Yildirim, SC ; Walker, RM ; Roessner, U ; Wille, U (AMER CHEMICAL SOC, 2023-03-20)
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    Root Growth and Architecture of Wheat and Brachypodium Vary in Response to Algal Fertilizer in Soil and Solution
    Mau, L ; Junker, S ; Bochmann, H ; Mihiret, YE ; Kelm, JM ; Schrey, SD ; Roessner, U ; Schaaf, G ; Watt, M ; Kant, J ; Arsova, B (MDPI, 2022-02)
    Alternative, recycled sources for mined phosphorus (P) fertilizers are needed to sustain future crop growth. Quantification of phenotypic adaptations and performance of plants with a recycled nutrient source is required to identify breeding targets and agronomy practices for new fertilization strategies. In this study, we tested the phenotypic responses of wheat (Triticum aestivum) and its genetic model, Brachypodium (Brachypodium distachyon), to dried algal biomass (with algae or high or low mineral P) under three growing conditions (fabricated ecosystems (EcoFABs), hydroponics, and sand). For both species, algal-grown plants had similar shoot biomass to mineral-grown plants, taking up more P than the low mineral P plants. Root phenotypes however were strongly influenced by nutrient form, especially in soilless conditions. Algae promoted the development of shorter and thicker roots, notably first and second order lateral roots. Root hairs were 21% shorter in Brachypodium, but 24% longer in wheat with algae compared to mineral high P. Our results are encouraging to new recycled fertilization strategies, showing algae is a nutrient source to wheat and Brachypodium. Variation in root phenotypes showed algal biomass is sensed by roots and is taken up at a higher amount per root length than mineral P. These phenotypes can be selected and further adapted in phenotype-based breeding for future renewal agriculture systems.
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    Editorial: Salinity tolerance: From model or wild plants to adapted crops
    Qiu, Q-S ; Melino, VJ ; Zhao, Z ; Qi, Z ; Sweetman, C ; Roessner, U (FRONTIERS MEDIA SA, 2022-07-27)
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    Biochemical Changes in Two Barley Genotypes Inoculated With a Beneficial Fungus Trichoderma harzianum Rifai T-22 Grown in Saline Soil
    Gupta, SVK ; Smith, PMC ; Natera, SHA ; Roessner, U (FRONTIERS MEDIA SA, 2022-08-02)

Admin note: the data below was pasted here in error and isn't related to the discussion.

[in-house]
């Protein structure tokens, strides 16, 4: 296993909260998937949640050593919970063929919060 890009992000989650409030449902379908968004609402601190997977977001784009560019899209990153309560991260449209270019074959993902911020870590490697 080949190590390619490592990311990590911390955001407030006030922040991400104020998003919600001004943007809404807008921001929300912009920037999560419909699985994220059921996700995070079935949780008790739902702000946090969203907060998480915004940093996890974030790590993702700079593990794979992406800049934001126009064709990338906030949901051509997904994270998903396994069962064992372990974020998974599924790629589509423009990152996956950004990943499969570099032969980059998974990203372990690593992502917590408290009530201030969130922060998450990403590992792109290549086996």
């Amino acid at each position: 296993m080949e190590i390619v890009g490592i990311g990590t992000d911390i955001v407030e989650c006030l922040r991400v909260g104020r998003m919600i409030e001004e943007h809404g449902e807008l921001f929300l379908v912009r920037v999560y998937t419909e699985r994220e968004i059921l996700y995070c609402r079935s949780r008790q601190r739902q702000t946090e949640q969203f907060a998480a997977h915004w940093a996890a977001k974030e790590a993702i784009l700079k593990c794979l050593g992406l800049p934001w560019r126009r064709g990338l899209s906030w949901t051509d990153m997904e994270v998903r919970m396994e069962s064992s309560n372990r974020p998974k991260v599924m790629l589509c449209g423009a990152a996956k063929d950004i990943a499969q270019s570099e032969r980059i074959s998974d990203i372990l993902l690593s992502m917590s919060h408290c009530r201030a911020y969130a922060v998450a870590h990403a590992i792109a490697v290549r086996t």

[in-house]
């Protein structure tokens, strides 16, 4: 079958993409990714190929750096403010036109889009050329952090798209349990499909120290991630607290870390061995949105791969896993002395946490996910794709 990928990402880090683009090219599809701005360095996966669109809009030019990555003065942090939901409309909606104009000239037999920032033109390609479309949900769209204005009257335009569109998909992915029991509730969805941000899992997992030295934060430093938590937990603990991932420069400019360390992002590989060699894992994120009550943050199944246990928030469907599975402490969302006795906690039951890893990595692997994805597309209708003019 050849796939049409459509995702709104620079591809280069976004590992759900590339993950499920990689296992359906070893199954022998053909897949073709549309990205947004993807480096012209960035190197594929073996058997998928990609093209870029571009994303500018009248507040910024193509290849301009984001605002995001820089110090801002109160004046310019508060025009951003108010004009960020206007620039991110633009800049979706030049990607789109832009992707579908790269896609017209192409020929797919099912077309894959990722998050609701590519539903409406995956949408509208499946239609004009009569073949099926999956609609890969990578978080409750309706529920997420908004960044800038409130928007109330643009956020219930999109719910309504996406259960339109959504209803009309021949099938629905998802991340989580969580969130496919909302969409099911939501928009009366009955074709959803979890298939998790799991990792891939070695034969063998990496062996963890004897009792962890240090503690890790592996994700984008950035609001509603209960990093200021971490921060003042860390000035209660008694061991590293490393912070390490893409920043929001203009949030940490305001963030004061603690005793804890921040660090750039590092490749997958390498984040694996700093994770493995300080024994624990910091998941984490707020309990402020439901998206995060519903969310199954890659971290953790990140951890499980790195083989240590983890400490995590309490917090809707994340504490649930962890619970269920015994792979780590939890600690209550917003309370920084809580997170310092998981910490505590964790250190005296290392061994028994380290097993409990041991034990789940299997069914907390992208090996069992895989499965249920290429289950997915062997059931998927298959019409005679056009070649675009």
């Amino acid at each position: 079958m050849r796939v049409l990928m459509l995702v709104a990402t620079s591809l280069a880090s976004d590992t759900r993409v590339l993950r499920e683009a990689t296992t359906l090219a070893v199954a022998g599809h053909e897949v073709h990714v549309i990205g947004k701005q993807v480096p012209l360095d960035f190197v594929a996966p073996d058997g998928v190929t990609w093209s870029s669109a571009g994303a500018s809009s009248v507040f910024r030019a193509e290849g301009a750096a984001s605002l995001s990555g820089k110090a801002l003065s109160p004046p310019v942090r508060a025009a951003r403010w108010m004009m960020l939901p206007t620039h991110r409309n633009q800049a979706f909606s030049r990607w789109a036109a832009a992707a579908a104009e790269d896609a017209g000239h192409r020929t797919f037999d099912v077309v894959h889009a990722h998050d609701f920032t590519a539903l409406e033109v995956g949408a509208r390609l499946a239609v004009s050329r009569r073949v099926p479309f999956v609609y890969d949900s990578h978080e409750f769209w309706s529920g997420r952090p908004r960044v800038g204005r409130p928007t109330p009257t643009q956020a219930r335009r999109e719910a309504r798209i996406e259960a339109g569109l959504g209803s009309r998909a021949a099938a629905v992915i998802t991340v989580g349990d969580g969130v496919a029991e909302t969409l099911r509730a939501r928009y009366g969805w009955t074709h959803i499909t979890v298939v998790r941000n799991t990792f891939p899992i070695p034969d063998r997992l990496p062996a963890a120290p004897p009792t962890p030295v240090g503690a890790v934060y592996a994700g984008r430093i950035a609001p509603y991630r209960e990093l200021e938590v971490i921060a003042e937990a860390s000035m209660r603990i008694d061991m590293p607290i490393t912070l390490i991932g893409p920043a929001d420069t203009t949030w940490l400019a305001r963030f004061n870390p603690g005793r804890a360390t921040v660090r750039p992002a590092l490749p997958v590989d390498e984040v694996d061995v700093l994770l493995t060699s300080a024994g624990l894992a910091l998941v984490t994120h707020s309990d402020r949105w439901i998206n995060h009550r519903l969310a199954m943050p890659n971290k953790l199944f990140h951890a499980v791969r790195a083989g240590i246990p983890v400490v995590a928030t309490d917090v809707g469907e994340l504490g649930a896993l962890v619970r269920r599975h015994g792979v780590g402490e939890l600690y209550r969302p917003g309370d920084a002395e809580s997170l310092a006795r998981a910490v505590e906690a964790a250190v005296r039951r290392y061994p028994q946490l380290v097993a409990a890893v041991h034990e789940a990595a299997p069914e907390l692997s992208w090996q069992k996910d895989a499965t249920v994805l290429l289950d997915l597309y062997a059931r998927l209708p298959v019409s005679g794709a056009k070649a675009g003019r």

One of the most important environmental factors impacting crop plant productivity is soil salinity. Fungal endophytes have been characterised as biocontrol agents that help in plant productivity and induce resistance responses to several abiotic stresses, including salinity. In the salt-tolerant cereal crop barley (Hordeum vulgare L.), there is limited information about the metabolites and lipids that change in response to inoculation with fungal endophytes in saline conditions. In this study, gas chromatography coupled to mass spectrometry (GC-MS) and LC-electrospray ionisation (ESI)-quadrupole-quadrupole time of flight (QqTOF)-MS were used to determine the metabolite and lipid changes in two fungal inoculated barley genotypes with differing tolerance levels to saline conditions. The more salt-tolerant cultivar was Vlamingh and less salt tolerant was Gairdner. Trichoderma harzianum strain T-22 was used to treat these plants grown in soil under control and saline (200 mM NaCl) conditions. For both genotypes, fungus-colonised plants exposed to NaCl had greater root and shoot biomass, and better chlorophyll content than non-colonised plants, with colonised-Vlamingh performing better than uninoculated control plants. The metabolome dataset using GC-MS consisted of a total of 93 metabolites of which 74 were identified in roots of both barley genotypes as organic acids, sugars, sugar acids, sugar alcohols, amino acids, amines, and a small number of fatty acids. LC-QqTOF-MS analysis resulted in the detection of 186 lipid molecular species, classified into three major lipid classes-glycerophospholipids, glycerolipids, and sphingolipids, from roots of both genotypes. In Cultivar Vlamingh both metabolites and lipids increased with fungus and salt treatment while in Gairdner they decreased. The results from this study suggest that the metabolic pathways by which the fungus imparts salt tolerance is different for the different genotypes.